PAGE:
Inspiring stories of successful 21st-century women.



From the Women of Power series

It’s not only men who can make millions and have an impact on society.

Sichol, who previously profiled the men behind Disney, Nike, Google, and Lego, now turns her attention to women with big ideas. Here, she introduces 15 female founders of successful companies, organizing her presentation into five different fields: food, health and beauty, science and technology, education, and clothing and fashion. From Kathleen King, the original baker of Tate’s Cookies, to Morgan DeBaun, founder of Blavity, her subjects are as varied as their paths to success. But, in an introduction, the author points out that certain commonalities connect these stories. She offers glimpses of childhood interests and abilities, gives examples of early adult experiences, and stresses turning points. Most of these entrepreneurs are still with their successful organizations; some have turned over major responsibility for day-to-day management, and a few have sold to larger companies and moved on. The organizations are wide-ranging, too: businesses selling products or offering personal services and nonprofits for feeding the hungry and encouraging girls to learn coding. Interspersed with the biographies are short segments, sometimes related biographies, sometimes other relevant information. These add substance but detract from the flow of the chronological narrative. The author concludes by encouraging her readers to act on their own ideas because passion and hard work can pay off.

Inspiring stories of successful 21st-century women. (source notes) (Nonfiction. 12-16)

Pub Date: Feb. 15, 2022

ISBN: 978-1-64160-674-5

Page Count: 224

Publisher: Chicago Review Press

Review Posted Online: Nov. 30, 2021

Kirkus Reviews Issue: Dec. 15, 2021

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An engaging, admiring, and insightful portrait of an uncompromising, civic-minded, visionary artist.



One of the world’s most celebrated creators of civic architecture is profiled in this accessible, engaging biography.

Similar in style and format to her Everybody Paints!: The Lives and Art of the Wyeth Family (2014) and Wideness and Wonder: The Life and Art of Georgia O’Keeffe (2011), Rubin’s well-researched profile examines the career, creative processes, and career milestones of Maya Lin. Rubin discusses at length Lin’s most famous achievement, designing the Vietnam Veterans Memorial in Washington, D.C. Chinese-American Lin was a reserved college student who entered and won the competition to design and build the memorial. Her youth and ethnicity were subjects of great controversy, and Rubin discusses how Lin fought to ensure her vision of the memorial remained intact. Other notable works by Lin, including the Civil Rights Memorial for the Southern Poverty Law Center in Montgomery, Alabama, a library and chapel for the Children’s Defense Fund, the Museum of Chinese in America, and the outdoor Wave Field project are examined but not in as much depth as the Vietnam Veterans Memorial. Attractively designed, the book is illustrated extensively with color photos and drawings.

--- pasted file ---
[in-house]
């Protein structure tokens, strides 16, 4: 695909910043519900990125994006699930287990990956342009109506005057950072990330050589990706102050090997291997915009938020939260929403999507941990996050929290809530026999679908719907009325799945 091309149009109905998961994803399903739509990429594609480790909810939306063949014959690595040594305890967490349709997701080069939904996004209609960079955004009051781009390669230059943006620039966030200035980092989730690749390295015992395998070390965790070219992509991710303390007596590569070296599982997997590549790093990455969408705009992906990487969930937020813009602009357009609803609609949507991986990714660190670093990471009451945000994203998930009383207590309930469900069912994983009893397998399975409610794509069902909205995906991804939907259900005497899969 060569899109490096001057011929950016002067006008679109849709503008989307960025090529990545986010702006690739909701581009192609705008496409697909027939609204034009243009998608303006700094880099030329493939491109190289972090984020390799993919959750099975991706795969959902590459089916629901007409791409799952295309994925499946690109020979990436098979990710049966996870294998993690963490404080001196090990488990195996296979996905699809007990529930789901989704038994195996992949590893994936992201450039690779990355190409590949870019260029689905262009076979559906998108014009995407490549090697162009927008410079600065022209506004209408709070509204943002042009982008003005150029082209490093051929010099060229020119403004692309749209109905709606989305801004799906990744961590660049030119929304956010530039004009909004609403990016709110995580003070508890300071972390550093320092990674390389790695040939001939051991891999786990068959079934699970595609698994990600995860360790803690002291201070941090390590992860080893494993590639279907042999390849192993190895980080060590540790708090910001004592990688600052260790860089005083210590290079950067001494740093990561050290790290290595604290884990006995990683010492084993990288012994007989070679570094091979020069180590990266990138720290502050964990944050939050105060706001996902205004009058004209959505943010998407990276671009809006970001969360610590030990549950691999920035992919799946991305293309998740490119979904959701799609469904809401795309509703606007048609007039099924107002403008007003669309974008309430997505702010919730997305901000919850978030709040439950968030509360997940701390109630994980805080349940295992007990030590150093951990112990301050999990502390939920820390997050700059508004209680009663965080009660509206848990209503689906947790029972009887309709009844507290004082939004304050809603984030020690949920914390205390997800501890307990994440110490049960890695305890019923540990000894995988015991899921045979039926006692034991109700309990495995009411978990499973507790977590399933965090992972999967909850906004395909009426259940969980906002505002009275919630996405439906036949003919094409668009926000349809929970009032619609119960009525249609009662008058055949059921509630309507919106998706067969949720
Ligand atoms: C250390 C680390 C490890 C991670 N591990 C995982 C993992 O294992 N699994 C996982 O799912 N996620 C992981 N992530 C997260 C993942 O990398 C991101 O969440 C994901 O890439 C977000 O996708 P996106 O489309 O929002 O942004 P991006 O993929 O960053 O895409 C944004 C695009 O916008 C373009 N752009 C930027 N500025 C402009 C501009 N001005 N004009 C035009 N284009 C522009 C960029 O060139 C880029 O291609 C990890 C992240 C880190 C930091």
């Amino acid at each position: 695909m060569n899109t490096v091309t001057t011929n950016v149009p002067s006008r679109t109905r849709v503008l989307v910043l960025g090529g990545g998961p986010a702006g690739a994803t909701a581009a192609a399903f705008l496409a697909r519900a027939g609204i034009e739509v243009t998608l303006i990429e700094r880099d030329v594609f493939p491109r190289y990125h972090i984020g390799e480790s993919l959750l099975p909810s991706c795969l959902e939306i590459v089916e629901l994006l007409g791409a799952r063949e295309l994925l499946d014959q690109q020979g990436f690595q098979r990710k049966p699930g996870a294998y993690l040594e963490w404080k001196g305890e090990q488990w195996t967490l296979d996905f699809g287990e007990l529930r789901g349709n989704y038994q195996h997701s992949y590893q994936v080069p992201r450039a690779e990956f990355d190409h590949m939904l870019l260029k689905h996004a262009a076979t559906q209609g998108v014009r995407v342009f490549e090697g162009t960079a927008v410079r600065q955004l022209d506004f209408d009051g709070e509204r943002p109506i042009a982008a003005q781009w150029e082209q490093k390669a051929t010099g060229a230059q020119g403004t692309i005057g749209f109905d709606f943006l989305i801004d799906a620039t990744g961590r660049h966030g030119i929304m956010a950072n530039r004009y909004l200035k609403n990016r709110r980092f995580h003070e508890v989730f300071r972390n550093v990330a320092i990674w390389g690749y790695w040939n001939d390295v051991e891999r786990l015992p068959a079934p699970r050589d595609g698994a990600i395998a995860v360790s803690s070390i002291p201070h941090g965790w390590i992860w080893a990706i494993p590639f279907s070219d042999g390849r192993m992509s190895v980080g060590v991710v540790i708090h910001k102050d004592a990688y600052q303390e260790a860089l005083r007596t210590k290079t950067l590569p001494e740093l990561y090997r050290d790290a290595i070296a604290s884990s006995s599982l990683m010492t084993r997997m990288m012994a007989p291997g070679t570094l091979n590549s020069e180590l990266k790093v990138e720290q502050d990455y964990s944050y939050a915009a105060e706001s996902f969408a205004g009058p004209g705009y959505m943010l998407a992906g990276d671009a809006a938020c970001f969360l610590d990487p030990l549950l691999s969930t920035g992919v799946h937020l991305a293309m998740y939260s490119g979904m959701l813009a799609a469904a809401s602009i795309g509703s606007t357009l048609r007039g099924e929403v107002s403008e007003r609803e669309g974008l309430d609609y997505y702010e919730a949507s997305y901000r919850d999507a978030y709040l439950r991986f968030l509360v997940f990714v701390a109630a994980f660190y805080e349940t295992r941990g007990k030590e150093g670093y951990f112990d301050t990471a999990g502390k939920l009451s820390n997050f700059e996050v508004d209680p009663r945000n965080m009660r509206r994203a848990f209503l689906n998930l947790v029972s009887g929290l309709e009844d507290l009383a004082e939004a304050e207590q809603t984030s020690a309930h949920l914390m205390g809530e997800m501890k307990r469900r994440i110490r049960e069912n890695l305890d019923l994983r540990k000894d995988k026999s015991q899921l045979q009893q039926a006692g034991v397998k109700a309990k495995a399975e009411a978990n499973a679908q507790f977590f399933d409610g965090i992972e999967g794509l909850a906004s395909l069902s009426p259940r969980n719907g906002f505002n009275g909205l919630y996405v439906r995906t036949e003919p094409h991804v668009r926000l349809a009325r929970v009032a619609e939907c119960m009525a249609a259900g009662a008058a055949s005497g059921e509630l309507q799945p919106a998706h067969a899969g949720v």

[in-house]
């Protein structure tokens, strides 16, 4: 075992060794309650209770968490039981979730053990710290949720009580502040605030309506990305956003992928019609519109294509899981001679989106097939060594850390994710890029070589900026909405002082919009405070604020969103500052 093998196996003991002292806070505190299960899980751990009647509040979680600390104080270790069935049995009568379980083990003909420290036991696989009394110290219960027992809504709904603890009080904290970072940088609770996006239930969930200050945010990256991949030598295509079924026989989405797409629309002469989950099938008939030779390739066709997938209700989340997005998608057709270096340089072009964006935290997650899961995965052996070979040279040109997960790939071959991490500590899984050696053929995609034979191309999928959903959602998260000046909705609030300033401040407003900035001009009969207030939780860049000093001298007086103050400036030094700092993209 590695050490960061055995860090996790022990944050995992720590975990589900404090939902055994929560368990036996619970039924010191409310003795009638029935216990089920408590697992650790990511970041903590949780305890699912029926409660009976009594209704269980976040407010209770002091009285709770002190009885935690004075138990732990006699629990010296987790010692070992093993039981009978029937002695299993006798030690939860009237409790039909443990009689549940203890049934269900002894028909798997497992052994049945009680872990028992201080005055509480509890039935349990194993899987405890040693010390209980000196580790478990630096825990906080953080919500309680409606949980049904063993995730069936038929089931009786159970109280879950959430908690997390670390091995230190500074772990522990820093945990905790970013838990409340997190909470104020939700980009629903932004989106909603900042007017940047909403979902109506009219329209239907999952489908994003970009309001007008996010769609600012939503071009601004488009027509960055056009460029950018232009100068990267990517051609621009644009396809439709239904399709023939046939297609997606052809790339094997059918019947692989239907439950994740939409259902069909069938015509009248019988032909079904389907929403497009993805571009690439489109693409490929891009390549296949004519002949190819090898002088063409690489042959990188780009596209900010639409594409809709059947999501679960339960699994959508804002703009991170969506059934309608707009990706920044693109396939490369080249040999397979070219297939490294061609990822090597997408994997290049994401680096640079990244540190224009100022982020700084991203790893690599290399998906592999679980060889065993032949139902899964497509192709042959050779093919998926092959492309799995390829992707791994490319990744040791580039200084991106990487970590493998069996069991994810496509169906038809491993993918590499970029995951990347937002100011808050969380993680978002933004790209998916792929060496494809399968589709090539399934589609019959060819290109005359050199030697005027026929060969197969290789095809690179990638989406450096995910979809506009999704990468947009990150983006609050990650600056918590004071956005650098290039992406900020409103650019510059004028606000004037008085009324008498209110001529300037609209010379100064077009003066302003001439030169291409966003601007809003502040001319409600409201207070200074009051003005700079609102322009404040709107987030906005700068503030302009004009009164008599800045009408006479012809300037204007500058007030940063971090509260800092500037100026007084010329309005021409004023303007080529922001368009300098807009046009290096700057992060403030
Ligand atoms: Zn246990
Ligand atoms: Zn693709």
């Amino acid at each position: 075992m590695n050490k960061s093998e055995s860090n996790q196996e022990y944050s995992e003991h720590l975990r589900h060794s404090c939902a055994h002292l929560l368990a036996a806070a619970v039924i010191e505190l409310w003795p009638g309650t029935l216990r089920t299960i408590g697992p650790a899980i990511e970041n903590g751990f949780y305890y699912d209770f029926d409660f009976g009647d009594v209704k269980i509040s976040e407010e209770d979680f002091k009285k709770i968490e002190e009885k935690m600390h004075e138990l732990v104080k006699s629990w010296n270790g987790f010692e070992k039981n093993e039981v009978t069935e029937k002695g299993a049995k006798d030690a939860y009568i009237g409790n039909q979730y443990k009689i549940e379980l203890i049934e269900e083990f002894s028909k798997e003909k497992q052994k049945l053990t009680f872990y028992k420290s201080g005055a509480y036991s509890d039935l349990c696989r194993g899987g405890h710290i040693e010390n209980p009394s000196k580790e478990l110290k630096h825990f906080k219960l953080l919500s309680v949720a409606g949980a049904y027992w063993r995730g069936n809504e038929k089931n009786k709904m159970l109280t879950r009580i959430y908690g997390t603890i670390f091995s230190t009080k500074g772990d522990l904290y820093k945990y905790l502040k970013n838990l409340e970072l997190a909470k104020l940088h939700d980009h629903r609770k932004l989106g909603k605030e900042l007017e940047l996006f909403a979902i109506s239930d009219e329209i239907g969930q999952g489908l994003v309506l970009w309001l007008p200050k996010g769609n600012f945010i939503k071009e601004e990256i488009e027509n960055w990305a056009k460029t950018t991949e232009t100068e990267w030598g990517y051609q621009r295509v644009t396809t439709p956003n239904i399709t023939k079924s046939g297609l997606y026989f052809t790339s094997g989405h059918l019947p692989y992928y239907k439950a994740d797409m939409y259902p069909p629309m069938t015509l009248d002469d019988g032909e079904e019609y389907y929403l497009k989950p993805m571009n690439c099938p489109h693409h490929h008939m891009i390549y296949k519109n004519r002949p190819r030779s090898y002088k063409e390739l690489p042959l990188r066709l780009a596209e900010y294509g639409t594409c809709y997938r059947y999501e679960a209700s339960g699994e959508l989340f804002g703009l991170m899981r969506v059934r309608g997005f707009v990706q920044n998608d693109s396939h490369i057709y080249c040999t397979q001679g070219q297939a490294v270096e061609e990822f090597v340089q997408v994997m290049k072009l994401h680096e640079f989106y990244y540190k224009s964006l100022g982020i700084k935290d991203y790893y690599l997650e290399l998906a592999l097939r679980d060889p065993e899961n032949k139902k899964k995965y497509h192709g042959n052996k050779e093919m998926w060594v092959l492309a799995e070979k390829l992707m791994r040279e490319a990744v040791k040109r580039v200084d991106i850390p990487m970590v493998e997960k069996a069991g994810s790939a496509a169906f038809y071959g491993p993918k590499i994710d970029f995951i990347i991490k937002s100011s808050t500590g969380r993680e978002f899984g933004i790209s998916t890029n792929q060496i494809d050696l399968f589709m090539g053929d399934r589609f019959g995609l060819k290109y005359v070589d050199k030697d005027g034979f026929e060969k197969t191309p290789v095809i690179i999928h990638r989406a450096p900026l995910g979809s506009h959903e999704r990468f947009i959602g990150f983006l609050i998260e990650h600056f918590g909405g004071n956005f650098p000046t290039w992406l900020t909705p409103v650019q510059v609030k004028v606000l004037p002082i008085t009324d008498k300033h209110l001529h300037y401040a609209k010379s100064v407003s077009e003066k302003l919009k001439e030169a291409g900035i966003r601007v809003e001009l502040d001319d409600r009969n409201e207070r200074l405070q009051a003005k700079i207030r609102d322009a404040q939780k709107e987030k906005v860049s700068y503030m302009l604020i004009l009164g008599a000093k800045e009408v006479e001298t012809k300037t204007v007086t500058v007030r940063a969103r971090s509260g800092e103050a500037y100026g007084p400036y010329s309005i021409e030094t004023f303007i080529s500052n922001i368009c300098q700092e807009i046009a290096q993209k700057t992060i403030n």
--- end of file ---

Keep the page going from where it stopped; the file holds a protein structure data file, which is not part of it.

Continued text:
An engaging, admiring, and insightful portrait of an uncompromising, civic-minded, visionary artist. (bibliography, source notes, index) (Biography. 12-15)

Pub Date: Nov. 7, 2017

ISBN: 978-1-4521-0837-7

Page Count: 112

Publisher: Chronicle Books

Review Posted Online: Aug. 21, 2017

Kirkus Reviews Issue: Sept. 1, 2017

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Though there are plenty of issues worthy of attention not addressed here, this lively effort serves well as a revealing,...



From the Visual Exploration series

The word “Orwellian” is oddly absent in this chilling look at how we now live in a world of near-constant surveillance and data collection.

Kyi examines how information and data about almost everyone are collected and used by individuals, government agencies, companies, and other organizations. She poses three questions to readers: who’s watching, and why? Where is the line between public and private? How can you keep your secrets to yourself? These questions are addressed in chapters exploring such subjects as computer surveillance, cyberbullying, data mining, and personal privacy. There is discussion of such surveillance technologies as drones, GPS, and RFID tags. Although there is little here that does not seem creepy, “Creepy Line” sidebars in each chapter highlight controversial real-life scenarios and ask readers where they would set their own boundaries. That label refers to a statement from former Google CEO Eric Schmidt, who said the company’s policy was “to get right up to the creepy line and not cross it.” There are also ongoing arguments posed for both increased security and increased privacy, encouraging readers to think critically about the issues.

Though there are plenty of issues worthy of attention not addressed here, this lively effort serves well as a revealing, thoughtful, and provocative introduction to a complex subject and alarming realities. (further reading, source notes, index) (Nonfiction. 12-16)

Pub Date: March 14, 2017

ISBN: 978-1-55451-911-8

Page Count: 140

Publisher: Annick Press

Review Posted Online: Dec. 26, 2016

Kirkus Reviews Issue: Jan. 15, 2017

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